The health and social care systems in England are at “full stretch”, “straining at the seams” and face a “precarious” future. That is according to a report from the independent regulator, the Care Quality Commission (CQC).
In the CQC’s latest state of health care and adult social care annual report for England, the regulator reviewed the outcomes from its new inspection regimes of hospitals, mental health units and care services.
The report raises concerns about the number of patients with preventable illnesses, the rising demand for services, the rising number of individuals with unmet care needs and bed and staffing shortages. It also says that the level of care provided by the NHS and local authority care providers has been maintained, but warned that these standards are likely to drop, leading to the safety concerns.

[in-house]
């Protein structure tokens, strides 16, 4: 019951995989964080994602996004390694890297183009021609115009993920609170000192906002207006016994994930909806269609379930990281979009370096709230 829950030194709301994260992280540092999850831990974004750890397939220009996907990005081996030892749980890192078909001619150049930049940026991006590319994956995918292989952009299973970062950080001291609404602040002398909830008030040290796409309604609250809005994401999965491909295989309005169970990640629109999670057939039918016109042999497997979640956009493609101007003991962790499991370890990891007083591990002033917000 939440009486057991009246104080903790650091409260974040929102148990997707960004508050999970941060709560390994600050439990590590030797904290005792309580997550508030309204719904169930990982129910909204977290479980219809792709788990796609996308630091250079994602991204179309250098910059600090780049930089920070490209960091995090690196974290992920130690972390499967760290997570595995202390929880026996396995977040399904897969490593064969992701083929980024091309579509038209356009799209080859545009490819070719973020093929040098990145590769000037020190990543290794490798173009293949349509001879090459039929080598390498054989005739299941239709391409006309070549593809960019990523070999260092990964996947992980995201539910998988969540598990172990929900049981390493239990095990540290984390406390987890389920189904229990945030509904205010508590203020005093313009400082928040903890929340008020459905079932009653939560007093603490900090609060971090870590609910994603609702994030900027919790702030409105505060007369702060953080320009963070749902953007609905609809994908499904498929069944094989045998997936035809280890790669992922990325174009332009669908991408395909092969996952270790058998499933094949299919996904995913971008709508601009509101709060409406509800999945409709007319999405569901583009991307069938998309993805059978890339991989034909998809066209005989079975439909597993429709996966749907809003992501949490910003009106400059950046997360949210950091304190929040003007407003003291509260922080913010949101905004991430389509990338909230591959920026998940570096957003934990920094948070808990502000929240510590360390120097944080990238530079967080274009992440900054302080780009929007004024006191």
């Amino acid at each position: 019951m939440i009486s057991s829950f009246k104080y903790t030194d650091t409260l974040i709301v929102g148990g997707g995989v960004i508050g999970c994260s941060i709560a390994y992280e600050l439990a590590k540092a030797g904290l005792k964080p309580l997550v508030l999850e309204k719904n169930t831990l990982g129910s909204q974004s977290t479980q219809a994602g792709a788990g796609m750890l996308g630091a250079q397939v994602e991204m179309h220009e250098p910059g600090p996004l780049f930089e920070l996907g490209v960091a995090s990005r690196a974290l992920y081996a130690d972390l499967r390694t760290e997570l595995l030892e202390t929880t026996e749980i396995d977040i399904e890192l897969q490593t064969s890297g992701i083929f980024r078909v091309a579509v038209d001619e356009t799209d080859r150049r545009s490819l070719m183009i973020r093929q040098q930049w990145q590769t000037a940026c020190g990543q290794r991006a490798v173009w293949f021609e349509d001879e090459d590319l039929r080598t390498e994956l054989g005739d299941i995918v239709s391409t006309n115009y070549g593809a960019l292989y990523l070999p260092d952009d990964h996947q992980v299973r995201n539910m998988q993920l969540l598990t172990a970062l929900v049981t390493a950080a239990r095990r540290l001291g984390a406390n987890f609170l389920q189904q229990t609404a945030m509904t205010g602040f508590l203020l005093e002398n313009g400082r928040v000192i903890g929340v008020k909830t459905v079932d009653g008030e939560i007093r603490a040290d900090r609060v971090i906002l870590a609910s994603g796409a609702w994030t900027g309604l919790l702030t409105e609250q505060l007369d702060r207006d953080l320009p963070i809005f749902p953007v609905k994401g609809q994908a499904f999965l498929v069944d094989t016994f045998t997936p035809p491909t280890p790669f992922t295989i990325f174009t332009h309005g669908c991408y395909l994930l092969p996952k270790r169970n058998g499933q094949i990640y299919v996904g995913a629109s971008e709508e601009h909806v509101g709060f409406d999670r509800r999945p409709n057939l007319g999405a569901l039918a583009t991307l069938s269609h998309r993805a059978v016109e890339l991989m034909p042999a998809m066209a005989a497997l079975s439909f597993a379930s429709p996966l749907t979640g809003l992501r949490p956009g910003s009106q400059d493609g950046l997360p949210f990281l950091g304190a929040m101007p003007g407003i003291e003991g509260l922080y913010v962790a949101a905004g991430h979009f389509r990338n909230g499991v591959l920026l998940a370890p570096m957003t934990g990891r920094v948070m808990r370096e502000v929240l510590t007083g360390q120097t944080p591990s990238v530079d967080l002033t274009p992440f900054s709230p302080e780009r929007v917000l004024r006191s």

One striking issue is the fact that care professionals are working with a combination of greater demand for the services they deliver and less staff capacity to do so. The CQC say there is, however, “a limit to their resilience.”
CQC Chief Executive, Sir David Behan, said that the NHS is “struggling to cope with 21st century problems”. He also said that “we are living longer but are not living healthier”.
One of the concluding remarks of the report states that better care can often be seen where providers are working together to provide a more seamless service, one that is built around the often multiple or complex needs of the individual. They found this to be true where there is joined-up care with local health and care leaders collaborating to engage staff, people who use the services and local partners to respond to the challenges they face.